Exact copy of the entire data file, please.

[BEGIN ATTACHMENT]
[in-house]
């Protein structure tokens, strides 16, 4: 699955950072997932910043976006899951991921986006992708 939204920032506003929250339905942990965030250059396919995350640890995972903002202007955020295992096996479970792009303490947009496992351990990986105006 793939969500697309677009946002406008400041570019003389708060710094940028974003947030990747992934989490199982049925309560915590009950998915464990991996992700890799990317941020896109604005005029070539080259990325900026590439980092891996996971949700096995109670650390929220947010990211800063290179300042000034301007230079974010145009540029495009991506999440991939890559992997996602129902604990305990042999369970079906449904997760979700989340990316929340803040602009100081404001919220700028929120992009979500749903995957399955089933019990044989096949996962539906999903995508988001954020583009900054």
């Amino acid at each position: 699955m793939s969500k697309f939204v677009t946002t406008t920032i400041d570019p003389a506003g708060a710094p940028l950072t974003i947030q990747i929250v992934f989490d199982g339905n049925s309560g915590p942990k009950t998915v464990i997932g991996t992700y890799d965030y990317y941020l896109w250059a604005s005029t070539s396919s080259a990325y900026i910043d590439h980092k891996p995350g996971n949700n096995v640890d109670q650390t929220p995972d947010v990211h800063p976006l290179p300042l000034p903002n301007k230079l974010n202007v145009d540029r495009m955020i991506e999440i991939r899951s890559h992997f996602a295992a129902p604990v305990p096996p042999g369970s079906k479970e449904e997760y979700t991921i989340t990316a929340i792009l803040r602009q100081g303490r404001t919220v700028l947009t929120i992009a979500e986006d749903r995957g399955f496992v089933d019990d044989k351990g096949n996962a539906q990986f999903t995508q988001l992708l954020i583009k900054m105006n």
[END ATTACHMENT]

[in-house]
């Protein structure tokens, strides 16, 4: 699955950072997932910043976006899951991921986006992708 939204920032506003929250339905942990965030250059396919995350640890995972903002202007955020295992096996479970792009303490947009496992351990990986105006 793939969500697309677009946002406008400041570019003389708060710094940028974003947030990747992934989490199982049925309560915590009950998915464990991996992700890799990317941020896109604005005029070539080259990325900026590439980092891996996971949700096995109670650390929220947010990211800063290179300042000034301007230079974010145009540029495009991506999440991939890559992997996602129902604990305990042999369970079906449904997760979700989340990316929340803040602009100081404001919220700028929120992009979500749903995957399955089933019990044989096949996962539906999903995508988001954020583009900054």
């Amino acid at each position: 699955m793939s969500k697309f939204v677009t946002t406008t920032i400041d570019p003389a506003g708060a710094p940028l950072t974003i947030q990747i929250v992934f989490d199982g339905n049925s309560g915590p942990k009950t998915v464990i997932g991996t992700y890799d965030y990317y941020l896109w250059a604005s005029t070539s396919s080259a990325y900026i910043d590439h980092k891996p995350g996971n949700n096995v640890d109670q650390t929220p995972d947010v990211h800063p976006l290179p300042l000034p903002n301007k230079l974010n202007v145009d540029r495009m955020i991506e999440i991939r899951s890559h992997f996602a295992a129902p604990v305990p096996p042999g369970s079906k479970e449904e997760y979700t991921i989340t990316a929340i792009l803040r602009q100081g303490r404001t919220v700028l947009t929120i992009a979500e986006d749903r995957g399955f496992v089933d019990d044989k351990g096949n996962a539906q990986f999903t995508q988001l992708l954020i583009k900054m105006n």